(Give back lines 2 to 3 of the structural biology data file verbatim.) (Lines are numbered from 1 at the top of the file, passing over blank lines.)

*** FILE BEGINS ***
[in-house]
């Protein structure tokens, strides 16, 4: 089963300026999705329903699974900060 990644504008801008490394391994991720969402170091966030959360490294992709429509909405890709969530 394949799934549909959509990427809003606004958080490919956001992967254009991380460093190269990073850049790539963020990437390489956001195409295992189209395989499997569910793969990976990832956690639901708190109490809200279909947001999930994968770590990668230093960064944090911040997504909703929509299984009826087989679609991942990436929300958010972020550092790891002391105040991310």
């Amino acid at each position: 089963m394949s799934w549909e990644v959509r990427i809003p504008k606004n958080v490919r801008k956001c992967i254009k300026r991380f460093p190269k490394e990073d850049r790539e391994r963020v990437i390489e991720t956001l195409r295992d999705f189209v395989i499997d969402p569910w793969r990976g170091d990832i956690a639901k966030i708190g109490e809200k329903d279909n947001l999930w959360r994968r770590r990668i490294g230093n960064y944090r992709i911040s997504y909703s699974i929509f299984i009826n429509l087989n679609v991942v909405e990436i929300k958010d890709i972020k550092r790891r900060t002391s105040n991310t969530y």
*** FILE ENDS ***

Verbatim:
């Protein structure tokens, strides 16, 4: 089963300026999705329903699974900060 990644504008801008490394391994991720969402170091966030959360490294992709429509909405890709969530 394949799934549909959509990427809003606004958080490919956001992967254009991380460093190269990073850049790539963020990437390489956001195409295992189209395989499997569910793969990976990832956690639901708190109490809200279909947001999930994968770590990668230093960064944090911040997504909703929509299984009826087989679609991942990436929300958010972020550092790891002391105040991310």
């Amino acid at each position: 089963m394949s799934w549909e990644v959509r990427i809003p504008k606004n958080v490919r801008k956001c992967i254009k300026r991380f460093p190269k490394e990073d850049r790539e391994r963020v990437i390489e991720t956001l195409r295992d999705f189209v395989i499997d969402p569910w793969r990976g170091d990832i956690a639901k966030i708190g109490e809200k329903d279909n947001l999930w959360r994968r770590r990668i490294g230093n960064y944090r992709i911040s997504y909703s699974i929509f299984i009826n429509l087989n679609v991942v909405e990436i929300k958010d890709i972020k550092r790891r900060t002391s105040n991310t969530y």